Don’t know if you’ve heard, but Ricky Gervais and Dave Chappelle have been under fire lately for their steady diet of “jokes” about the trans community.  (In Chappelle’s case, “under fire” means literally being attacked on stage by a man who claims to have been triggered by the comic’s material.)  Both Gervais and Chappelle continue to sell out shows, so neither have real-life concerns about being canceled.  But the comedians are definitely on the defensive, offering a number of reasons to justify punching down in their live shows and a neverending stream of Netflix specials.

ComedyNerd just ain’t buying those reasons. I mean, listen to these guys.

Gervais claims his transphobic humor is intended as a public service message for imperfect normals, “getting us over taboo subjects” that apparently we’re incapable of transcending without his comic guidance.  And in any event, it’s not like Gervais means any of it. "It's mad to think that joking about something means you're anti-it."  Of course -- why would jokes express a comedian’s point of view?

Netflix

If we joke that Gervais is an idiot, that doesn't make us anti-Gervais.

For his part, Chappelle is mostly sticking to “I said what I said.”  But look, he’s 'open' to discussion.  Dave has offered to meet with Netflix employees and others who have a problem with his comedy -- under some very specific conditions. First, they have to watch his entire recent special, The Closer, for context. Second, they must meet at a place and time of Chappelle’s choosing. (What is this, a hostage negotiation?) And finally, they must admit that gay comic and Chappelle critic Hannah Gadsby “is not funny.”  Seems perfectly sensible.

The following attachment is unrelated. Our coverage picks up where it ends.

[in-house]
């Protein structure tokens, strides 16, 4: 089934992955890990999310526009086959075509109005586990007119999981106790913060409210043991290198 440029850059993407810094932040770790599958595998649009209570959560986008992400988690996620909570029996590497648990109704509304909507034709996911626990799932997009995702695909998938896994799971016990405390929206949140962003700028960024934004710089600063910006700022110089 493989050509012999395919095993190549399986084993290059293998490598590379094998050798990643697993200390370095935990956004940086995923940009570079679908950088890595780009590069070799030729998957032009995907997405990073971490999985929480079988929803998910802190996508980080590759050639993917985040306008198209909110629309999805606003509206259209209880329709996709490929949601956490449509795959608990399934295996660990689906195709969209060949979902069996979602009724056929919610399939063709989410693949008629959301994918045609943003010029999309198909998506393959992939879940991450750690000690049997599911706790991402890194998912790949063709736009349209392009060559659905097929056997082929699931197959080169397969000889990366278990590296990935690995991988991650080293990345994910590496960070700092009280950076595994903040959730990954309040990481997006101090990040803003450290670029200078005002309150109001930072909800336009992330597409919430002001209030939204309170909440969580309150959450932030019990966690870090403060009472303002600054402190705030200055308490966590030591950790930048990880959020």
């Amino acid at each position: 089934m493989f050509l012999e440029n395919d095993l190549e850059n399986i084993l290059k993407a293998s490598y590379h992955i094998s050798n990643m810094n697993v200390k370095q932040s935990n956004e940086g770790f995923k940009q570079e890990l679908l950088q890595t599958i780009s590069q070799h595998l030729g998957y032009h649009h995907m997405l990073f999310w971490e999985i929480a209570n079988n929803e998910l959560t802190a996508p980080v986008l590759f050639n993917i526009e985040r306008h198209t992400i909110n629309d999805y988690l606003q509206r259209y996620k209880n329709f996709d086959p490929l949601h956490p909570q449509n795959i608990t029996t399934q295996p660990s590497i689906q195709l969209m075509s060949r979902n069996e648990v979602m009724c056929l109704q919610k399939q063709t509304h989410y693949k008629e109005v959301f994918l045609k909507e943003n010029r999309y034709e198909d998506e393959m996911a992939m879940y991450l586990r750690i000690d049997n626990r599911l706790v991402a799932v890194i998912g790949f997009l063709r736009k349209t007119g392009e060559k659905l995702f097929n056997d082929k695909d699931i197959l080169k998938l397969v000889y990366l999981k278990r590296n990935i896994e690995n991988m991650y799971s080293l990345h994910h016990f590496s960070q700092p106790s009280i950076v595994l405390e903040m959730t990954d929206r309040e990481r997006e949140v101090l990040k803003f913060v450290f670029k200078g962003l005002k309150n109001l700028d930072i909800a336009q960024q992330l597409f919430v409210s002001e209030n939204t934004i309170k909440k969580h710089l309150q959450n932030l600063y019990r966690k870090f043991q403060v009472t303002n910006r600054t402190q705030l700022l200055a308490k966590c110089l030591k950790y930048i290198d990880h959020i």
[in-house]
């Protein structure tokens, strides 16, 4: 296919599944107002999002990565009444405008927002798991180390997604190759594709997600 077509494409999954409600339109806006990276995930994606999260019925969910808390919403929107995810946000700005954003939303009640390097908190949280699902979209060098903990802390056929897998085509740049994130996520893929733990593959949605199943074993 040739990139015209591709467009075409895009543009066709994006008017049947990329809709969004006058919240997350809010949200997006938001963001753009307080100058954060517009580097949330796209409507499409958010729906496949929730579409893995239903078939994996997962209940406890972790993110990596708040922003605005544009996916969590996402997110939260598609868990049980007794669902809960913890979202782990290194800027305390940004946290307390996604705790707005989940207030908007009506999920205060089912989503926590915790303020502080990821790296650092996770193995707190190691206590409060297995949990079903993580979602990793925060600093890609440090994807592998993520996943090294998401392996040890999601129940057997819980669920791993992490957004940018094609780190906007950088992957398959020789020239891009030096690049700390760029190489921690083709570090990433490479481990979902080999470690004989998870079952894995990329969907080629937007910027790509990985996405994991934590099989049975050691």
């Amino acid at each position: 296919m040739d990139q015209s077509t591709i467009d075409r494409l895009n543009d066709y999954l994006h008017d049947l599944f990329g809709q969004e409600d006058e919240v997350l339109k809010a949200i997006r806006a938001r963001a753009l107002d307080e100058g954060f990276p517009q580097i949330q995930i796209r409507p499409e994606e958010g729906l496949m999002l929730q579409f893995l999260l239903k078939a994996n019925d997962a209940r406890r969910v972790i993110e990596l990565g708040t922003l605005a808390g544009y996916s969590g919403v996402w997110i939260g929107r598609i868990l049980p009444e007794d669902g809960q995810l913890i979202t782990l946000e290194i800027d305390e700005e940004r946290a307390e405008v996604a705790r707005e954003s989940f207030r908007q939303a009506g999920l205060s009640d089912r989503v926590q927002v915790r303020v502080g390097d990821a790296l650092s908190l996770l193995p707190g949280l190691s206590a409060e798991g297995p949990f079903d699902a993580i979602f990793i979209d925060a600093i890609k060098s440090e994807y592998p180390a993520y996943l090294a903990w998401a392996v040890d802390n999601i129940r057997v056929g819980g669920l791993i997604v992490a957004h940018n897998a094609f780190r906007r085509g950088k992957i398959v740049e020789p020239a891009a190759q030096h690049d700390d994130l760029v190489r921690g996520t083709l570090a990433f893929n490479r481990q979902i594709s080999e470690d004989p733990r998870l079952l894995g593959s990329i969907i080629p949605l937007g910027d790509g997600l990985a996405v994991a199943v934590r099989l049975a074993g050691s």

Netflix

What if all this is an elaborate scheme to have lunch with Hannah Gadsby?

But if we’re not completely buying these arguments for continuing to tell trans jokes, there are at least four more (albeit dumb) reasons why Chappelle and Gervais insist on performing this kind of material.

Defiance.

Many comedians seem to be born with a specific gene in their DNA sequencing, one that says “you can’t tell me what to do.”  Gervais’s whole schtick at the Golden Globes is to be the bloke sitting at home who shouldn’t have been invited.” Naughty boy!  Give Matt Damon what he has coming to him!

Comedian and SNL alum Jon Lovitz recently whined about possibly having to think twice before speaking.  “As soon as you say to a comedian like me, ‘You can’t say that,’ the first thing in my head is, ‘Oh, and now I have to.’” 

That “now I have to” defiance is apparent in Chappelle’s “I said what I said,” as well as his doubling down on trans material despite social media outcry. But “you can’t tell me what to do” is never the spoken justification -- that comes in the form of “it’s just a joke!”

Look, it’s fun,” says voice-of-reason Joe Rogan, speaking in defense of Chappelle. “It’s just making jokes. That doesn’t mean hate.”

Gervais is on board -- no hate here.   “In real life of course I support trans rights,” he says. “I support all human rights, and trans rights are human rights. Live your best life. Use your preferred pronouns. Be the gender that you feel you are.”

Pause. Pause. Penis joke.

You just don’t get it.

“My target wasn’t trans folk, but trans activist ideology,” says Gervais. “
I’ve always confronted dogma that oppresses people
and limits freedom of expression.”